Some days, it probably feels like the entire pharmacy industry is conspiring against you.
The days of multiple job offers and signing bonuses seem to be behind us.
Unique pharmacist jobs seem to be drying up.
Now, it feels like we’re lucky to get a single job offer.
I recently spoke with a pharmacist in California who has been practicing for 20 years, and his 6-month job hunt hadn’t produced a single interview.
The trend of hospital closings continues to accelerate, and many retail pharmacies are simply closing their doors.
This shouldn’t be the case. Pharmacists deserve a job market where there is opportunity for growth, impact, and satisfaction.
How in the world do you remain competitive in a market that’s already crowded by an abundance of pharmacy schools?
How do you steel yourself against job loss when thousands of new pharmacists graduate from school each year?
How do you make yourself invaluable in an impossibly tight market?
1. Refuse to worry.
A great teacher (Jesus) once asked if you could add a single day to your life by worrying. (Hint: you can’t.)
When you allow worry to run uncontested through your mind, it becomes a mental habit; that habit becomes a negative loop that plays in your head.
Worrying about losing your job ends up being your go-to habit, but likely accomplishes nothing.
We have control over many things in our lives, but our job future isn’t necessarily one of them. There are, however, steps we can take to make ourselves more valuable to our employers.
2. Build a network.
Networking gets a bad rap because there are people who shamelessly exploit connections to sell junk.
Actually, though, networking is one of the most powerful tools available to us.
A network is more than a series of connections; a network consists of relationships that are nurtured and grown over time.
A healthy network tends to create job offers and new opportunities. A dying network doesn’t.
If your network hasn’t provided a new opportunity for you in recent months, it may be time to revitalize your network.
Be deliberate when you reach out to people. Treat them as more than a number by taking the time to introduce yourself.
Don’t hide behind excuses like introversion, because the truth is that we are hard-wired to connect with people. In fact, studies of inmates in solitary confinement indicate that isolation causes anxiety, paranoia, panic, and depression, among other things.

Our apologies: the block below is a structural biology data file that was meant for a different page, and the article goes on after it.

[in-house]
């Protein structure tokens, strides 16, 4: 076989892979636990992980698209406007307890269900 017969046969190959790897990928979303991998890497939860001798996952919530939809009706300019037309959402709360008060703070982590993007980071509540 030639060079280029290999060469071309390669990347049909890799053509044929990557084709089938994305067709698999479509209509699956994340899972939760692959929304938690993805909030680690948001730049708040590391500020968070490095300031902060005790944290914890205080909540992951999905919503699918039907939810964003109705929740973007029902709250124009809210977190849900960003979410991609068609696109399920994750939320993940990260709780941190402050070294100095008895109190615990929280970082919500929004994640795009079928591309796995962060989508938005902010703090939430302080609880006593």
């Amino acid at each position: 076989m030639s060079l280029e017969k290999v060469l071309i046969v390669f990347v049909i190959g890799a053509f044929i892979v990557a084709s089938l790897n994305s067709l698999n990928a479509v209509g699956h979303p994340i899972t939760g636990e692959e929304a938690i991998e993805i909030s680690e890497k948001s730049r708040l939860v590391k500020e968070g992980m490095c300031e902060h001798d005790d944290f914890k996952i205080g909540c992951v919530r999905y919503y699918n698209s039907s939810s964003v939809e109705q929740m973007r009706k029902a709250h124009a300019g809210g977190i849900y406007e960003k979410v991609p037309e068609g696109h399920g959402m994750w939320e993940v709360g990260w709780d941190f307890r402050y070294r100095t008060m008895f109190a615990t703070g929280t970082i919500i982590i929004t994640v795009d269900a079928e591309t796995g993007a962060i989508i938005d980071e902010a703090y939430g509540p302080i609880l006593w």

Don’t ask your connections to do anything for you. Instead, acknowledge their wisdom and find out what they are working on. You may find yourself invited to tag along to help.
3. Solve problems.
Companies aren’t in business to please their employees. They may value employee fulfillment, but ultimately, it isn’t their main goal.
Companies are in business to make money and their investors are happy when they do. On the other hand, companies that don’t make money aren’t sustainable, and in turn, pharmacists lose their jobs.
Pharmacists who solve problems for companies are the pharmacists who receive job offers.
I recently blogged about a pharmacist who reached out to the founder of a company, conducted market research analysis for the company and was ultimately offered a job as a result of his work. He wasn’t trying to get a job. He was simply solving problems.
Pharmacists aren’t typically trained to solve problems. We’re trained to carry out tasks, and that narrow focus is the reason so many retail pharmacists are stuck in their jobs: they only know how to fill prescriptions.
The truth is that pharmacies can find lots of people to carry out the daily tasks involved in the job. In fact, if the only requirement is to complete tasks, pharmacies can likely find someone less experienced to fill the position so they don’t have to offer as much salary.
Pharmacy forums overflow with stories of pharmacists who lost their jobs to new grads, hard times, and corporate takeovers. And though it’s painful, it’s our current reality.
Find out what your company is struggling with. What problems do you hear management consistently discuss? What creative solution could you offer to the problem?
By solving problems you become more valuable in the job market.
4. Dream big.
Fear of losing your job may be well-founded, but you must avoid allowing it to control you. If this isn’t the career you dreamed of, what’s stopping you from moving into something different?
Fear without action becomes worry, and we already discussed what worry does.
Dream big, and watch for opportunities around you.